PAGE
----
Not as important as your life, Tej wanted to cry, wanted to fold her into him like his own daughter instead of one of his pupils, even as that betrayed every fiber of what he’d always fought for. “It doesn’t have to be you,” he managed instead. “We didn’t know it would be like—this. You can say no to it. To him.”

Nyma turned from the window, her freckles blotching dark on her pale skin, her eyes so large they took up half her face. “He’s scary,” she whispered. “Will you come with me? When I have to meet him?”

Tej had to turn away, then, because it wouldn’t do for Nyma to see one of her tutors weep.


Nobody thought Otto Han would win the election. He was the quiet outsider candidate, the one who’d kept pecking at his place in the polls until he rose up when all the others had shouted themselves out.

He wasn’t even the one who had most worried the Order, at first—that honor had gone to the demagogue candidate who fanned the flames of mounting war until her supporters screamed in violent ecstasy. She had burned out brighter and faster than the swell of rage she had dug from the populace. The tension in the Order had fallen into palpable relief when she’d plummeted in public opinion, even as she’d left behind a smear of angry demonstrators yelling, “We have seres, we should use them!”

They didn’t understand, those people. They had forgotten. The Order was built not to forget.

It wasn’t until two weeks before the election that a reporter asked Otto Han his opinion of sere missiles. “I think if it makes the most military sense for the protection of our nation, we need to use every tool at our disposal,” he’d answered. “We’re at war. Everything should be on the table.”

The reply sparked panic in the Order, but got far too little notoriety elsewhere. The Order Elders wired their contacts in the feeds, begging other newsfolk to press Han hard and ask the important questions, before it was too late:

How can you justify a weapon that will vaporize an entire city in a single instant—buildings, children, hospitals, prisoners of war, millions of innocent civilian people, everything for so many hundreds of miles—gone? How is that not a war crime?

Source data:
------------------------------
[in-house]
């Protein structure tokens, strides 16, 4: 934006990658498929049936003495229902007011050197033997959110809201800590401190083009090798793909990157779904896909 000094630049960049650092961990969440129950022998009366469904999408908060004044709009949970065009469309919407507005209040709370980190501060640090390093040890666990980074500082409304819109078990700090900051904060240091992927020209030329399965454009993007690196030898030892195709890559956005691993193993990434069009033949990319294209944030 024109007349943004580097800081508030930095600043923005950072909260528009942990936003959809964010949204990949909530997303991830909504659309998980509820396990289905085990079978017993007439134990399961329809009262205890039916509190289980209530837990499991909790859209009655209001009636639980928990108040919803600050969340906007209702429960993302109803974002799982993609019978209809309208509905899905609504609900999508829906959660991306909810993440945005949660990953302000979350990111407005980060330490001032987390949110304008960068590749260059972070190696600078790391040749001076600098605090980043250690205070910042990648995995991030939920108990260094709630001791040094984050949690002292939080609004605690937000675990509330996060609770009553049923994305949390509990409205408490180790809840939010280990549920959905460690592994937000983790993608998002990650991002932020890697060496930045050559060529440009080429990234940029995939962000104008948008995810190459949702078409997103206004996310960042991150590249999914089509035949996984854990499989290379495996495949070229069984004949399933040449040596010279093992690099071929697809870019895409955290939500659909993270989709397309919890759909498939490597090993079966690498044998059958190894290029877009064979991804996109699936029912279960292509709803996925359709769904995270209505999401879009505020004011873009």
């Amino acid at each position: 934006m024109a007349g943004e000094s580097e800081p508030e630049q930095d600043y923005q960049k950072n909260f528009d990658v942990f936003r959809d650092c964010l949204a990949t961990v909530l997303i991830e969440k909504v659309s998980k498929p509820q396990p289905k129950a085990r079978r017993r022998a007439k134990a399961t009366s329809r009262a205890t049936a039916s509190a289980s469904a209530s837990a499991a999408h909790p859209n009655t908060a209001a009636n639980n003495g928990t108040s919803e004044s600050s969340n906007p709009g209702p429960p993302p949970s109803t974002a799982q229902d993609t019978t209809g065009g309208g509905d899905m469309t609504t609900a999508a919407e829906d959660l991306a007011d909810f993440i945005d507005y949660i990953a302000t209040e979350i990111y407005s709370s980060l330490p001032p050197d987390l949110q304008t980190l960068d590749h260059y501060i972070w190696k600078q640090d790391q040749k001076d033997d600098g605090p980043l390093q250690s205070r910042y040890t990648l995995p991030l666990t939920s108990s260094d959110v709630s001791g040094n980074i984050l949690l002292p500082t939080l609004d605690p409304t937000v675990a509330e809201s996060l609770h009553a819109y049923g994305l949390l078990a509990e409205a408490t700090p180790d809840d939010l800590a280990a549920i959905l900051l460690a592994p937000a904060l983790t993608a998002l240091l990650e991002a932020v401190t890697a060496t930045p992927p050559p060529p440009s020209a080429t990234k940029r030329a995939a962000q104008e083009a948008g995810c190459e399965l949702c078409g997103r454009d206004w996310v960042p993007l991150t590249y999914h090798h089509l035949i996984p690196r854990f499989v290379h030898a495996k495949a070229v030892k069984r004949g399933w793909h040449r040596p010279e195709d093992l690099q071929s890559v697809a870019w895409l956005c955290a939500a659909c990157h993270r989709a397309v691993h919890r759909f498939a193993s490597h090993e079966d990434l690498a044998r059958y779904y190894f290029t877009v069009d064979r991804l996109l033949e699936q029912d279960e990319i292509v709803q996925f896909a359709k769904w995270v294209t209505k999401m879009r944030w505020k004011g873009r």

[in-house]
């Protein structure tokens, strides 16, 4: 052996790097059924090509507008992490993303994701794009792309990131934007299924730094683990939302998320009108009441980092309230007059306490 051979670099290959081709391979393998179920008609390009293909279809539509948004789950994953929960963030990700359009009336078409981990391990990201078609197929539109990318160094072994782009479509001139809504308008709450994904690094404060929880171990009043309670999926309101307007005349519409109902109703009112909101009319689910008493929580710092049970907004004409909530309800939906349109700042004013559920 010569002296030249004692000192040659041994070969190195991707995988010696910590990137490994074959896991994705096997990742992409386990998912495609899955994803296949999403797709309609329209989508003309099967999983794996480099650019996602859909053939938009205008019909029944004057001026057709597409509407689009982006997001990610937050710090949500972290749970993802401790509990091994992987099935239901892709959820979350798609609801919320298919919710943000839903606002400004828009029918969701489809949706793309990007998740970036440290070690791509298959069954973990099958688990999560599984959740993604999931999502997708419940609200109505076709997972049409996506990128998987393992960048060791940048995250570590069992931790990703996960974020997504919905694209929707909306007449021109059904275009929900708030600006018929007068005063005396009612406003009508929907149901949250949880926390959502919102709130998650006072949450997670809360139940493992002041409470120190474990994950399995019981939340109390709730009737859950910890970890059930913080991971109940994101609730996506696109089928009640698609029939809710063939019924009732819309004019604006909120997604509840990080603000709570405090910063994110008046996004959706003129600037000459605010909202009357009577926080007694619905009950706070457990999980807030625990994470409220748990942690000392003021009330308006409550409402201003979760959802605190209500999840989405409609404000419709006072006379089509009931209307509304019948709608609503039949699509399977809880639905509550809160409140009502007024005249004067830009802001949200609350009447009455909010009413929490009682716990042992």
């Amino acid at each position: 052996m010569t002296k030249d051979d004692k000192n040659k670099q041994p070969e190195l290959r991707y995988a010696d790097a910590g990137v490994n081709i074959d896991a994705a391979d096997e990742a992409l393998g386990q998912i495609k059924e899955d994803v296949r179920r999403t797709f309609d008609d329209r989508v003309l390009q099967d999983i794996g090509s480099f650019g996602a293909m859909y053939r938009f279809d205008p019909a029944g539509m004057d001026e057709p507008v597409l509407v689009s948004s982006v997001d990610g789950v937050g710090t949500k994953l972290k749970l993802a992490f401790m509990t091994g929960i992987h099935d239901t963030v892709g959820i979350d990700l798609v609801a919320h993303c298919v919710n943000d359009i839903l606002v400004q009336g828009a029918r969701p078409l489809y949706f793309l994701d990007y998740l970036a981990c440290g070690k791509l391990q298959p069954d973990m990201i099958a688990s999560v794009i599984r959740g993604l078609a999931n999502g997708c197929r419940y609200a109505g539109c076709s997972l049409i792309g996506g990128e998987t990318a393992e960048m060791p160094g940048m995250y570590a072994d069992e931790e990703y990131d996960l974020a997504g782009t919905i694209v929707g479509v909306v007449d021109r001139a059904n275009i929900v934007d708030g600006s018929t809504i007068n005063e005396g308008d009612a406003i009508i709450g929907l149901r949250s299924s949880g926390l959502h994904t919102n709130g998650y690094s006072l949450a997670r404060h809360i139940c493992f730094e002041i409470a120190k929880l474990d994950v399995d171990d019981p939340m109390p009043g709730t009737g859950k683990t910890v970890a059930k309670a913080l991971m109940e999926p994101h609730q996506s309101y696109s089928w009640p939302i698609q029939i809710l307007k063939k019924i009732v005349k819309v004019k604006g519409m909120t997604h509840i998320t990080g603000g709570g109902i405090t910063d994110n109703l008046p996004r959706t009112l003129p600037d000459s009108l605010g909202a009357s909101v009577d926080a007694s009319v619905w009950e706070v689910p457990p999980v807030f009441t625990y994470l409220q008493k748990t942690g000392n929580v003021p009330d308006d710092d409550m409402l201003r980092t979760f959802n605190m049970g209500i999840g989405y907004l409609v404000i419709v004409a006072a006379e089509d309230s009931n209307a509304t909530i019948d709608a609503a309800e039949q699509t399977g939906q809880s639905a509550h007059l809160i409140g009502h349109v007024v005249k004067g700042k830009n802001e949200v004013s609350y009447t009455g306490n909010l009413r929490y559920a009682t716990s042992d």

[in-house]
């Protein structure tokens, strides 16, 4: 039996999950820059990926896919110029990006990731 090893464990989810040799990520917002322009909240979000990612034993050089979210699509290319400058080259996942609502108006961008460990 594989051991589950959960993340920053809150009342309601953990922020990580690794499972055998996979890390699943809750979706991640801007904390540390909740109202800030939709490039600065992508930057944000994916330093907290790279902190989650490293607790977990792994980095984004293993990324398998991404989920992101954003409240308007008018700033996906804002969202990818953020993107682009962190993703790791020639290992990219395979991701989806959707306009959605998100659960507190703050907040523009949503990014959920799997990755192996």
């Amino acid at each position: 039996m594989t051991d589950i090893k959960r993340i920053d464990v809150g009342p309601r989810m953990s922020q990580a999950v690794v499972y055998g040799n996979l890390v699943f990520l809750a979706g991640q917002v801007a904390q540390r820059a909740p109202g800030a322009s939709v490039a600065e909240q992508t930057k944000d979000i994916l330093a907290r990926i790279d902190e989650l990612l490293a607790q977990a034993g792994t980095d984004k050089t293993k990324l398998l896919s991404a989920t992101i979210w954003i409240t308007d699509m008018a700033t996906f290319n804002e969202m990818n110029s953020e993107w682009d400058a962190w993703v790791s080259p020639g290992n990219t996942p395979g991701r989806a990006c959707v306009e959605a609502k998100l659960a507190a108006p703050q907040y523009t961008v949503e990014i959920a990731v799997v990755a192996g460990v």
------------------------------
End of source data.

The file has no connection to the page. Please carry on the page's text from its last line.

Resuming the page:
How can you reconcile that with history, our history, as the only country in the world who has had sere weapons used against us? How can you do what we have always considered the unthinkable?

And, the most relevant one to a ten-year-old Order girl and those who knew her:

Do you truly wish to use such weapons so badly, that you would be willing to do as the law requires and murder a child of your own land with your own hands in order to gain access to them?

But there hadn’t been time. Nobody had asked Han any of those questions until after he’d already won.


The poem Nyma returned to most often had been written by Akuta Myssoutoi two hundred years ago, after he’d lost everyone in his family in the destruction of the Capital.


The snow falls over nothing.

I beg three small graves to place incense

But echos have no tombs.


The bleakness of it had been a touchstone for the beliefs she’d been raised with, a reaffirmation of the Order’s righteousness.

Now the words of that final stanza kept circling in her head, echoing dully. Behind them loomed the granite image of President Otto Han, standing above her with a knife, his hands soaked crimson with her blood.

She gripped Tej’s hand. Fear made all her senses too sharp.